9 Reasons why startups get fails?


We know Startups themselves are risky because the majority of startups eventually fail.  In the startup world, a failure is considered a learning opportunity, at the least; a feather in the cap of the Founder, at best. There’s some reason

  1. Lack of focus
  2. Lack of motivation, commitment, and passion
  3. Too much pride, resulting in an unwillingness to see or listen
  4. Taking advice from the wrong people
  5. Lacking good mentorship
  6. Lack of general and domain-specific business knowledge: finance, operations, and marketing
  7. Raising too much money too soon

The other reasons of Most startups that fail, because the founders lack the self-awareness to do the following:

  1. Fail to use their Network:

As an entrepreneur, you already know where your bread is buttered. It’s the customer, the follower, and the community. Without these people, your business cannot thrive, much less survive, in the online jungle of success.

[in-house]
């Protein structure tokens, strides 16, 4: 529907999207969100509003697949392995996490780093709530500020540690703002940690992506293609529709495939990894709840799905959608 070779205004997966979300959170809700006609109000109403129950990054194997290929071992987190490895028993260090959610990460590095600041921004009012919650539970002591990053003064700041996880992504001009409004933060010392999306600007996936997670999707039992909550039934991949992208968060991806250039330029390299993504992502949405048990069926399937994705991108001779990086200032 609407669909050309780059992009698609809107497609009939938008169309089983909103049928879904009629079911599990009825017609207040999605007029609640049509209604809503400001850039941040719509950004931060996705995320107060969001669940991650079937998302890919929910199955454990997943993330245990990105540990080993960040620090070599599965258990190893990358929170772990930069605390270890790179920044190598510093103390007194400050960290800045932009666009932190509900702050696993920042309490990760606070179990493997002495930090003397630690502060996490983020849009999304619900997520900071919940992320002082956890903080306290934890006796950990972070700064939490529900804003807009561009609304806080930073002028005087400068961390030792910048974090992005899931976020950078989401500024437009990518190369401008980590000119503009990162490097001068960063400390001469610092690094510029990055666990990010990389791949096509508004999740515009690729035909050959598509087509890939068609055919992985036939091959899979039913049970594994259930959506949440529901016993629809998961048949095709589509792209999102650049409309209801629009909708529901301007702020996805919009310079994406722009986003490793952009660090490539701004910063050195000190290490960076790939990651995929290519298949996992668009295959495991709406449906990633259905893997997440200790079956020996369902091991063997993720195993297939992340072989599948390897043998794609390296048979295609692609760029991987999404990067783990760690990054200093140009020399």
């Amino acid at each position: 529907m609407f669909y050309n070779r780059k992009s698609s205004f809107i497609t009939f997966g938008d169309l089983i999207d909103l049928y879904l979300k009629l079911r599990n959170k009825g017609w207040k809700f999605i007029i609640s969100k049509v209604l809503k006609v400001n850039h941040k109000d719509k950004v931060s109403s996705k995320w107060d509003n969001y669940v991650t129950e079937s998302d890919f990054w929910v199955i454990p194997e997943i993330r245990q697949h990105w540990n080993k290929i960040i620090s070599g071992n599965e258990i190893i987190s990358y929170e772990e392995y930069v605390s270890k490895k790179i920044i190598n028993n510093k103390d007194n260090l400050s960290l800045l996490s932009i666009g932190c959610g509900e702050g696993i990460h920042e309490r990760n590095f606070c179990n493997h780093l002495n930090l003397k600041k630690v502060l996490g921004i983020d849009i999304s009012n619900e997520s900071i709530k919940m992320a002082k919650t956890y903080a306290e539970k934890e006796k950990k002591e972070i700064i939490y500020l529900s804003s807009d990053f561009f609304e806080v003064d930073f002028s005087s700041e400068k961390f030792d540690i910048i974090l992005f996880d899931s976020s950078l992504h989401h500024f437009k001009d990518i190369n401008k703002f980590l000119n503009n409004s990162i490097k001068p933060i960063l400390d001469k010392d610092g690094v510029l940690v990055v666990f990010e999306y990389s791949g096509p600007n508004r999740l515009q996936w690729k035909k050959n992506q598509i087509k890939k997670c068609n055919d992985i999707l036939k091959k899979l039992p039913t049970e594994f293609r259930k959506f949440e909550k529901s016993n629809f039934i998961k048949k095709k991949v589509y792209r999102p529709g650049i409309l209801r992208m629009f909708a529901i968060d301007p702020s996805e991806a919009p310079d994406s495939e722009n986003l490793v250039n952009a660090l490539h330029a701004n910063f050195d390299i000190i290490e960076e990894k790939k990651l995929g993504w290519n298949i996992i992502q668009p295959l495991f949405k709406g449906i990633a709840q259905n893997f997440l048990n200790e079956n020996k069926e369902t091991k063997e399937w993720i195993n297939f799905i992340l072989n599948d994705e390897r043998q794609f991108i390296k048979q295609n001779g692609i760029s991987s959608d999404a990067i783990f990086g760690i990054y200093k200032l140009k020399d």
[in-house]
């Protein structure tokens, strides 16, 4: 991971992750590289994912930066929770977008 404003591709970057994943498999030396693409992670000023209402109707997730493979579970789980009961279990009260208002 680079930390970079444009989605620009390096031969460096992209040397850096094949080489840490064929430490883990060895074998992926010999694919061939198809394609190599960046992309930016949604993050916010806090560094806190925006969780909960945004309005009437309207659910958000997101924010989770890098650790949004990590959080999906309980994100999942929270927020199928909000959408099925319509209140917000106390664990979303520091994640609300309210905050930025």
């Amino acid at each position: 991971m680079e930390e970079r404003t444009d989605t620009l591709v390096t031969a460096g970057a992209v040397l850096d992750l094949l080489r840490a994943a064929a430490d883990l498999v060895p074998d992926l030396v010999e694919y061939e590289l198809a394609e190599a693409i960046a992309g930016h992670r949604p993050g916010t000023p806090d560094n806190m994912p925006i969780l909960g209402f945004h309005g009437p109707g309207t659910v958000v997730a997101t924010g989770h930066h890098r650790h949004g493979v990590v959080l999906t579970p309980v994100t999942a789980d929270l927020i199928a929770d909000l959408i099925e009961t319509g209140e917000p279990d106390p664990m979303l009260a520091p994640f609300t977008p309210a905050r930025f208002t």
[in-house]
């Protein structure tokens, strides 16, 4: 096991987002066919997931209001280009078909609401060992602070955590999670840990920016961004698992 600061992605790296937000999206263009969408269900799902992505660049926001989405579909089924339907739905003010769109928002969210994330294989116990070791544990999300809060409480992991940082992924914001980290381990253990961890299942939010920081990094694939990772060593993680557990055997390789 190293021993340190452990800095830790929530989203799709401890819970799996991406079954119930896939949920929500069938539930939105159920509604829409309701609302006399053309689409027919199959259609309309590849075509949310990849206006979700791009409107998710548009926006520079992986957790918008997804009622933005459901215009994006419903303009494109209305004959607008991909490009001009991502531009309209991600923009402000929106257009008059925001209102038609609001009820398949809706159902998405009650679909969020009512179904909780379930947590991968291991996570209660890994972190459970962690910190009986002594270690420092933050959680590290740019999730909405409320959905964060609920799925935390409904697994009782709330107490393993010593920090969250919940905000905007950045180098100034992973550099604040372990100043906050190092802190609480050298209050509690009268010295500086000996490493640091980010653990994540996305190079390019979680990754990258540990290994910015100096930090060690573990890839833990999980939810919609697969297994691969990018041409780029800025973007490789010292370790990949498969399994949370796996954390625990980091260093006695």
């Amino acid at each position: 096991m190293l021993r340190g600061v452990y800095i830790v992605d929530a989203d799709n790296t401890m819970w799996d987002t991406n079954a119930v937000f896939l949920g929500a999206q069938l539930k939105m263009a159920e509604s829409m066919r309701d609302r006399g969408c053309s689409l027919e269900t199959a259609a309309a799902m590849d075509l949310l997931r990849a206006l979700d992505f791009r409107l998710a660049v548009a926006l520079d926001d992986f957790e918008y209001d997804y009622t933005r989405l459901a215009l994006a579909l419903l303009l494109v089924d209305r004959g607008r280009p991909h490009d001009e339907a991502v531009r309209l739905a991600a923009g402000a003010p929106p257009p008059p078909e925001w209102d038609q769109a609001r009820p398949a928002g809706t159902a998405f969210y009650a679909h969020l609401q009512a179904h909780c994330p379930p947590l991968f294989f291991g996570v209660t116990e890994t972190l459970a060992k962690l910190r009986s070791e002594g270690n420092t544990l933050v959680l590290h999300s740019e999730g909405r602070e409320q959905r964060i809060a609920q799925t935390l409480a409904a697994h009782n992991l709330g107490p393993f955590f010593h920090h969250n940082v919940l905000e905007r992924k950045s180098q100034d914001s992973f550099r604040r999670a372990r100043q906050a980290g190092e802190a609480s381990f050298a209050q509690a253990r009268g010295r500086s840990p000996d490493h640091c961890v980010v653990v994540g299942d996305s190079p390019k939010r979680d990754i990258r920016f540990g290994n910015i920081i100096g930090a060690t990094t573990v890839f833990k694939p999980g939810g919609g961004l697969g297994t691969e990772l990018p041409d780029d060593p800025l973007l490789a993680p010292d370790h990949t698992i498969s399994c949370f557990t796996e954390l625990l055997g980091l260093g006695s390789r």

We often hear about startup entrepreneurs lamenting their lack of network or investor connections so we were surprised to see that one of the reasons for failure was entrepreneurs who said they did not properly utilize their own network.

2. No investor/funding:

startups fail is because they ran out of cash. A key job of the CEO is to understand how much cash is left and whether that will carry the company to a milestone that can lead to a successful financing, or to cash flow positive.

A number of startup founders explicitly cited a lack of investor interest either at the seed follow-on stage (the Series A Crunch) or at all. but if you are looking for zero investment business there’re some options provided by Amazon: